The impact of COVID on tourism is more significant than that of 9/11, SARS and the 2008 economic crisis combined
By ALEXANDRE MASSAUX
Frontier Centre for Public Policy
THE COVID-19 CRISIS led to significant travel restrictions around the world. Canada has totally or partially closed its borders to tourists and non-essential travellers.
Travel between provinces has also been restricted. Provinces such as New Brunswick, Prince Edward Island, Newfoundland and Labrador banned non-essential travel or all travel between provinces. And we were told not to travel to provinces like British Columbia and Ontario unless it was essential.
But if people can’t travel, tourism can’t flourish. COVID-19 has strongly impacted this sector.
In 2019, tourism activities accounted for about two per cent of Canada’s gross domestic product and generated about 750,000 jobs. Destination Canada reports that tourism is linked to one in 10 Canadian jobs, so 1.9 million jobs.
Tourism contributes significantly to the Canadian economy; 99 per cent of businesses in Canada’s tourism sector are small or medium-sized enterprises. For them, it’s more challenging to deal with the loss of income.
As a result, Canada’s tourism sector losses in 2020 are the worst on record. Destination Canada also states that the economic impact of COVID on tourism is more significant than that experienced after 9/11, SARS and the 2008 economic crisis combined.
As reported by Statistics Canada in 2020: “In March 2020, the number of international arrivals to Canada from other countries fell by 54.2 per cent from February 2020, the largest single monthly drop since 1972. Most hotels were empty: by the first week of April 2020, the hotel occupancy rate was below 20 per cent across Canada.”
The impact on jobs is huge. The total paid employment in the tourism industry for April and May 2020 declined by almost 60 per cent from 2019 levels, more than double the trends observed in non-tourism industries.
The effect on the Canadian economy can be a loss of 1.2 per cent to 1.7 per cent in total GDP and could have adverse effects on up to half a million jobs.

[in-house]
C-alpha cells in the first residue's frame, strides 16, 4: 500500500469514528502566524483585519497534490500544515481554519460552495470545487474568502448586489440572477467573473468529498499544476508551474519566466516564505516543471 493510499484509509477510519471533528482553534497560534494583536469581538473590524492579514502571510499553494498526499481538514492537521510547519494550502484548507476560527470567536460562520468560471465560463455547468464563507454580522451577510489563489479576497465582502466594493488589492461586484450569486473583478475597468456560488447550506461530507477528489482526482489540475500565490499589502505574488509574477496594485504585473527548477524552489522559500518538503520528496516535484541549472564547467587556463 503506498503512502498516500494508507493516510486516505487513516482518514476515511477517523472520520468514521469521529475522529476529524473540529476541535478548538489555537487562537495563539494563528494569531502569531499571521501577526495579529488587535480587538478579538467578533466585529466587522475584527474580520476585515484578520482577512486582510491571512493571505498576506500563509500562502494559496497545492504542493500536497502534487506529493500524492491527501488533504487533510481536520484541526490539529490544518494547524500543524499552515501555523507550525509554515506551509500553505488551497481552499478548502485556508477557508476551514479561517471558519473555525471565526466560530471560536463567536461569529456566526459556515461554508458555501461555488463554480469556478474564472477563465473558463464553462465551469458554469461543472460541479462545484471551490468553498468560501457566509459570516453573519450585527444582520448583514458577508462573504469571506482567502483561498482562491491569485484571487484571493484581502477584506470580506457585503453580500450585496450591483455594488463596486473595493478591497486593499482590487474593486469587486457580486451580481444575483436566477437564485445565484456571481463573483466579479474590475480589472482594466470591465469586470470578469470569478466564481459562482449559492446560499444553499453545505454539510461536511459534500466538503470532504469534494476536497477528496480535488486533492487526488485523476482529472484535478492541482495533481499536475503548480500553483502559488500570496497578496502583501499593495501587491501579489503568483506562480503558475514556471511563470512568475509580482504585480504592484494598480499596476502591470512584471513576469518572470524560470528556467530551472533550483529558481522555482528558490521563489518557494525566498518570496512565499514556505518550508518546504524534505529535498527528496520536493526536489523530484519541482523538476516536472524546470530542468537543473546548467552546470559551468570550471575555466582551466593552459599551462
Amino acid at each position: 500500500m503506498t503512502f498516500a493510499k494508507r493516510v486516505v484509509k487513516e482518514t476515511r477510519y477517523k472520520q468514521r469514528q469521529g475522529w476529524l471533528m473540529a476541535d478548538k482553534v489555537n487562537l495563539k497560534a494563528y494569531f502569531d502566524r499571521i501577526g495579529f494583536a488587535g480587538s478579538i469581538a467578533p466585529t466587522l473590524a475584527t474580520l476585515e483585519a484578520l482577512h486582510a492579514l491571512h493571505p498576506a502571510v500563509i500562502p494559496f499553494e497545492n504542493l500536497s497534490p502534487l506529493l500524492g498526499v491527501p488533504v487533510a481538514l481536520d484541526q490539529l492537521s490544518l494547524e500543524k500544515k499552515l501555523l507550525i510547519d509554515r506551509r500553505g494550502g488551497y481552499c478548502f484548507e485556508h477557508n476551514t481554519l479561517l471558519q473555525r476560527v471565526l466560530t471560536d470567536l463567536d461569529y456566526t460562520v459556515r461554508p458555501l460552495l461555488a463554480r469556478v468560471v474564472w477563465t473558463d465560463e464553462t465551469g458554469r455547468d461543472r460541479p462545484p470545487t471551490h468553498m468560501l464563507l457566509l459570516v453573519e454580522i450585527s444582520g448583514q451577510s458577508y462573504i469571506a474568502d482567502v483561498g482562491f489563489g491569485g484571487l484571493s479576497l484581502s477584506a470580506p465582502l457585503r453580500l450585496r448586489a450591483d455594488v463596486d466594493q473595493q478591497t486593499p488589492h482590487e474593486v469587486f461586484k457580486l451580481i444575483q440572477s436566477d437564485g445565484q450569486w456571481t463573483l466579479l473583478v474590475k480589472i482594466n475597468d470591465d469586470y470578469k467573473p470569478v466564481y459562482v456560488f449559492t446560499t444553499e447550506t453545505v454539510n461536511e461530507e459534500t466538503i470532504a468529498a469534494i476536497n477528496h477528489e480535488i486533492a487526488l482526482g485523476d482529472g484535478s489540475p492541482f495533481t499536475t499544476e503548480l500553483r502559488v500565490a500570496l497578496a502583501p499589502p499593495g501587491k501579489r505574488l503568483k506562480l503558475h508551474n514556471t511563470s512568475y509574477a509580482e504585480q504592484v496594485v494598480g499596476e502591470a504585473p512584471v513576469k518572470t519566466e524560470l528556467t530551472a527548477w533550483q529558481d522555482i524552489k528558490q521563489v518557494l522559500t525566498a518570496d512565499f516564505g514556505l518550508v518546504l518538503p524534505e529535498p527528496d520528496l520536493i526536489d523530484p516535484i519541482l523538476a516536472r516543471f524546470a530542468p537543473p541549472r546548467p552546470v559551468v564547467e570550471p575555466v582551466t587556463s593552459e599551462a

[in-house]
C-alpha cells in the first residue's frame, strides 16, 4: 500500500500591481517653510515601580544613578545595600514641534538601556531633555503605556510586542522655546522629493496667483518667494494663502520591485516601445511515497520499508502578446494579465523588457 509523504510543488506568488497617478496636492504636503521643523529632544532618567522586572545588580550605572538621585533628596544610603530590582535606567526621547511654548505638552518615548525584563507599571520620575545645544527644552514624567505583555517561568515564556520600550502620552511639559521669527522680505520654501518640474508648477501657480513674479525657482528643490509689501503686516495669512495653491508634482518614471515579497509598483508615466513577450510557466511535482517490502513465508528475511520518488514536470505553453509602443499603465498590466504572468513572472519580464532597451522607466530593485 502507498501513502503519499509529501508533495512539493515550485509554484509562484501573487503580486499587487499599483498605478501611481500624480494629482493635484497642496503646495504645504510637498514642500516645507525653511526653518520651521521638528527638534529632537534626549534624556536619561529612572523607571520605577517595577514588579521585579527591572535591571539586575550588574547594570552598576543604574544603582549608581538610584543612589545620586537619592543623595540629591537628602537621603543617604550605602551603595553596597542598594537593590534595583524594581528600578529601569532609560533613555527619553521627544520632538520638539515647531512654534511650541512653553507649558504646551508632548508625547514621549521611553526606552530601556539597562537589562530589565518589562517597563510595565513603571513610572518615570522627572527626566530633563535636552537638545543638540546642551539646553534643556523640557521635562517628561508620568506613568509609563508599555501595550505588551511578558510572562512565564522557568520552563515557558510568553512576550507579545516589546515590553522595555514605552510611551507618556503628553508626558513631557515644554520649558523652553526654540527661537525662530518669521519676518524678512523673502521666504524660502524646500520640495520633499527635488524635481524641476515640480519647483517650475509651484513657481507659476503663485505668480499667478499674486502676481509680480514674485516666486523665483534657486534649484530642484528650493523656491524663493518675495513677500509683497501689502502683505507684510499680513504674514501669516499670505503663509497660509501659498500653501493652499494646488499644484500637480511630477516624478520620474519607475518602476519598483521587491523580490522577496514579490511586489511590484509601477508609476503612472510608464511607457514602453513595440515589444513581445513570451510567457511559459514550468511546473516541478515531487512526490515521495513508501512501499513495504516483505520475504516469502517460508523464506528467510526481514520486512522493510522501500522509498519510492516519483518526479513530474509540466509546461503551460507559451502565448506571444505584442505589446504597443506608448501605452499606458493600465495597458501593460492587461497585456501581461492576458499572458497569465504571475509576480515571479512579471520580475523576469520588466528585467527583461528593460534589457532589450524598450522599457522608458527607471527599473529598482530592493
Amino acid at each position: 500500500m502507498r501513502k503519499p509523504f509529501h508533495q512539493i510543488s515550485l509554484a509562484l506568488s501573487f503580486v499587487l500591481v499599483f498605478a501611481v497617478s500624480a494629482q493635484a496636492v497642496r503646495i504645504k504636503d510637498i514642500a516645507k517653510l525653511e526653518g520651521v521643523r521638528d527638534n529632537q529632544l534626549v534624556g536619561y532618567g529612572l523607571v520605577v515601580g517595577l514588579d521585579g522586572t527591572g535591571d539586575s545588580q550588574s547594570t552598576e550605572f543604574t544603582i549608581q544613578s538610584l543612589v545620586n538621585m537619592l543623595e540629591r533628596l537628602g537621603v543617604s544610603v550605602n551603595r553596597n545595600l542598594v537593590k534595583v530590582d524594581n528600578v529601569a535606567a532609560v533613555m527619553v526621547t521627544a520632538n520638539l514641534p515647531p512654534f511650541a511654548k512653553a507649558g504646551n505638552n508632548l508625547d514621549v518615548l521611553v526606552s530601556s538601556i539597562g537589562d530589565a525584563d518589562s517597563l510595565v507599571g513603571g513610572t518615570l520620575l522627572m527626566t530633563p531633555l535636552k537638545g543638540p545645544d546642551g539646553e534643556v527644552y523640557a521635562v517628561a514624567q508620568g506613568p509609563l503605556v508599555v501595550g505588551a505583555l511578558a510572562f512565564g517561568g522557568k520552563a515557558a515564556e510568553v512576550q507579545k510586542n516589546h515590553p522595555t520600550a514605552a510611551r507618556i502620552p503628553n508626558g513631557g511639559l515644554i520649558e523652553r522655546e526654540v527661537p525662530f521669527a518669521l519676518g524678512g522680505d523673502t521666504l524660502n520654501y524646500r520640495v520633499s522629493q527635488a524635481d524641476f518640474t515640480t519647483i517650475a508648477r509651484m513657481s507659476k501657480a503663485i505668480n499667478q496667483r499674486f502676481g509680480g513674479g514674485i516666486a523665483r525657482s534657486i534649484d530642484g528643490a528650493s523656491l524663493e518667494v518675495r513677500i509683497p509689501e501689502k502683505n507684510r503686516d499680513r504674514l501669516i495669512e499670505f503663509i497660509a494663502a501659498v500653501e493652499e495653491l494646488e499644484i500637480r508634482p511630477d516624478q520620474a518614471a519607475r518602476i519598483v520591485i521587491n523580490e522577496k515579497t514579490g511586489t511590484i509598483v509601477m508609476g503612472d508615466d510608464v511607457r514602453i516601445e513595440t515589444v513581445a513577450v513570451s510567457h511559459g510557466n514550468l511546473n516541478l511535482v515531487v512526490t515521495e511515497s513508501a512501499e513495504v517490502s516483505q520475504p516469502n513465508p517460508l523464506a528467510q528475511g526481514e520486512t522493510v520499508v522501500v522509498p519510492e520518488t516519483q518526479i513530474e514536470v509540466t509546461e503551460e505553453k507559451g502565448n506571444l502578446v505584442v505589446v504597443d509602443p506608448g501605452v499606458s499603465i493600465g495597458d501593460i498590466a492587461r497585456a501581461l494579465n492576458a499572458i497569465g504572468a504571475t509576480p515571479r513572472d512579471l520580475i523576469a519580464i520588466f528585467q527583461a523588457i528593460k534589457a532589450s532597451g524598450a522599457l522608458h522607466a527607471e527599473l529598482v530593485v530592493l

Destination Canada statistics show that the tourism sector workforce is principally composed of women, youth and immigrants. Women account for 70 per cent of the workforce in the travel service sector, 60 per cent in accommodation and 57.7 per cent in food and beverage services.
Moreover, 30 per cent of jobs in tourism are held by Canadians aged 15 to 24, well above their 12.7 per cent share of the total labour force.
Immigrants represent 26 per cent of the tourism labour force and about 23 per cent of the total Canadian labour force.
The tourism sector problems also threaten First Nations economies. Indigenous tourism was a growing sector before the crisis, helping the economic development of many First Nations. Based on the estimates from the Indigenous Tourism Association of Canada, “all suggest that sector-specific growth has been faster than the overall Canadian tourism sector, both in terms of GDP and employment.”
COVID-19 seriously hinders the growth of this sector and, in some cases, its survival. Considering the economic difficulties of many First Nations communities, this trend is worrying.
The progressive lift of COVID-19-related restrictions allows for a return to normalcy. But partial border closures remain.
Opening borders to fully vaccinated people is a good start, but some problems are still present. With most Western countries having just between 40 and 65 per cent of their population fully vaccinated, many people are still unvaccinated and won’t be able to travel.
The tourism sector needs a clear view of its future. Reinstating restrictions could destroy the trust of businesses involved and have a disastrous impact on their survival.
A transparent, trustable and long-term government policy on reviving tourism is desperately needed.
Alexandre Massaux is a research associate at the Frontier Centre for Public Policy.